Rising to the top: a developmental-ecological case study exploring the development of underrepresented young black men in higher education

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Title: Rising to the top: a developmental-ecological case study exploring the development of underrepresented young black men in higher education
Authors: Wilson, Bianca Sebiana Bailey
Item Type: Thesis or dissertation
Abstract: Research on the educational development of young black men and other underrepresented students has explored many areas but has overwhelmingly addressed this topic through a Bourdiesian lens, exploring the role of social inequalities and disadvantage on their education (Archer & Francis, 2007; Byfield, 2008; Dumangane, 2017; Reay, Crozier & Clayton, 2009; Rollock, 2007, 2012). While this approach is justified as Bourdieu’s theory of capital (1986) provides insight into the social inequalities that exist in society, it does little to highlight the role of the individual on their development (Bronfenbrenner, 1979, 2005) and how their sense of agency, their efficacy and their motivations influence their engagement and experiences (Deci & Ryan, 2000). This thesis sought to address this, investigating black male educational development from a developmental-ecological viewpoint (Bronfenbrenner, 2005). Through an instrumental case study evaluation (Stake, 1995) of the Amos Bursary, a charitable organisation supporting underprivileged young black men from London, this study drew on US research (Renn et al., 2003; Renn & Arnold, 2003; Arnold, Lu & Armstrong, 2012) to explore the relationship between the developing young black man and their environment on their educational and career development. Moving away from the metanarrative of young black men as underachievers towards one where achievement and success are possible (Harper, 2012), this study used mixed qualitative methods such as graphic methods (Bagnioli, 2009) and participatory evaluation methods (Douthwaite et al., 2008) to explore the role of the environment in supporting young black men to become hopeful for the future (Little, Snyder & Wehemeyer, 2006) and to become more competent in their ability to navigate the system (Renn & Arnold, 2003; Bronfenbrenner, 2001b). It concludes with the presentation of DETUS (Developmental-Ecological-Theory for Underrepresented -Students), a theory for positive underrepresented student development that can be used by professionals and researchers to support more students to achieve their goals.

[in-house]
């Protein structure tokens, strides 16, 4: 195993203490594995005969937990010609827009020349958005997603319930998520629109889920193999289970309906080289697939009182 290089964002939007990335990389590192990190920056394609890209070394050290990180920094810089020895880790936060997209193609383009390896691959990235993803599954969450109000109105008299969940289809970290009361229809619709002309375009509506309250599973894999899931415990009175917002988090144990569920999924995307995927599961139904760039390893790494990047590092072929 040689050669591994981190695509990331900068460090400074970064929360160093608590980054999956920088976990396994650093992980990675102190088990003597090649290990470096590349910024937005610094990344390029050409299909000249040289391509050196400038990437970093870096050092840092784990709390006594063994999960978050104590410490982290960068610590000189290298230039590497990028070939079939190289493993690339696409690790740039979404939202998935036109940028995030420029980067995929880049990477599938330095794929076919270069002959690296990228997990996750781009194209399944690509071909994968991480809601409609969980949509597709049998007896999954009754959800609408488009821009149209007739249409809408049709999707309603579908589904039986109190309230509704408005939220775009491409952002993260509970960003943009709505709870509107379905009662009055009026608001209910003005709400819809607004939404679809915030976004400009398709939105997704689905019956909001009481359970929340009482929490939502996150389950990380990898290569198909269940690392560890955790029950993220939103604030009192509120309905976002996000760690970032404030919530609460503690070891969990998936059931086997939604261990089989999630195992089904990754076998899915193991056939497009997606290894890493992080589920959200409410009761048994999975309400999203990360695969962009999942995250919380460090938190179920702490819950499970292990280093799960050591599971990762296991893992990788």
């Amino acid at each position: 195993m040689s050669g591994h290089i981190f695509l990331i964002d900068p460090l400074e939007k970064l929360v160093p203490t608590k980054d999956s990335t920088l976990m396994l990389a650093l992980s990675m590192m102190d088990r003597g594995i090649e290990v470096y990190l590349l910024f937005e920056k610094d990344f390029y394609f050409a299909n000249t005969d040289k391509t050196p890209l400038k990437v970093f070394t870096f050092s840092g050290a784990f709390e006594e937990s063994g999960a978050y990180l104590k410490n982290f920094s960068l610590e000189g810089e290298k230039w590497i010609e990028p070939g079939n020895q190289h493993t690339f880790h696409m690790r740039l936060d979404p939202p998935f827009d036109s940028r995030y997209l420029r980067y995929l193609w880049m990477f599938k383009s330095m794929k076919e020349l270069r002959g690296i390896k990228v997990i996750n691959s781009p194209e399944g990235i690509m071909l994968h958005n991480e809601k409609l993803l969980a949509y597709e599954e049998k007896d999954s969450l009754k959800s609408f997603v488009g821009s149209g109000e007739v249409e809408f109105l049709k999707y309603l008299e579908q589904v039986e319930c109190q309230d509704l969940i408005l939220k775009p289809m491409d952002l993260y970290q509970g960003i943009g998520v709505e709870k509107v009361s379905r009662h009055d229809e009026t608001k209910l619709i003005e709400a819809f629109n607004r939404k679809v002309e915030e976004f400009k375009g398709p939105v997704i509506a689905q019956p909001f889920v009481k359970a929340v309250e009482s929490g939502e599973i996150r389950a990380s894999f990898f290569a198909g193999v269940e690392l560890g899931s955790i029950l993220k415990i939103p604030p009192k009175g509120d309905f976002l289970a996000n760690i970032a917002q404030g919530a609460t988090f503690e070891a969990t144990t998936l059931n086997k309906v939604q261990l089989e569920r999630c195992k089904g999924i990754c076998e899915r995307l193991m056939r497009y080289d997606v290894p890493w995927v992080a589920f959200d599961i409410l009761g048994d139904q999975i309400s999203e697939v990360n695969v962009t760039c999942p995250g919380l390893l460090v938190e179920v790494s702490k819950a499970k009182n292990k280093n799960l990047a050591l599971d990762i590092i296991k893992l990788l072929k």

Content Version: Open Access
Issue Date: Sep-2017
Date Awarded: Jan-2018
URI: http://hdl.handle.net/10044/1/73035
Supervisor: Humphris, Debra
Irving, Lucy
Sponsor/Funder: Imperial College London
Department: Education Office, School of Professional Development
Publisher: Imperial College London
Qualification Level: Doctoral
Qualification Name: Doctor of Philosophy (PhD)
Appears in Collections:School of Professional Development PhD theses



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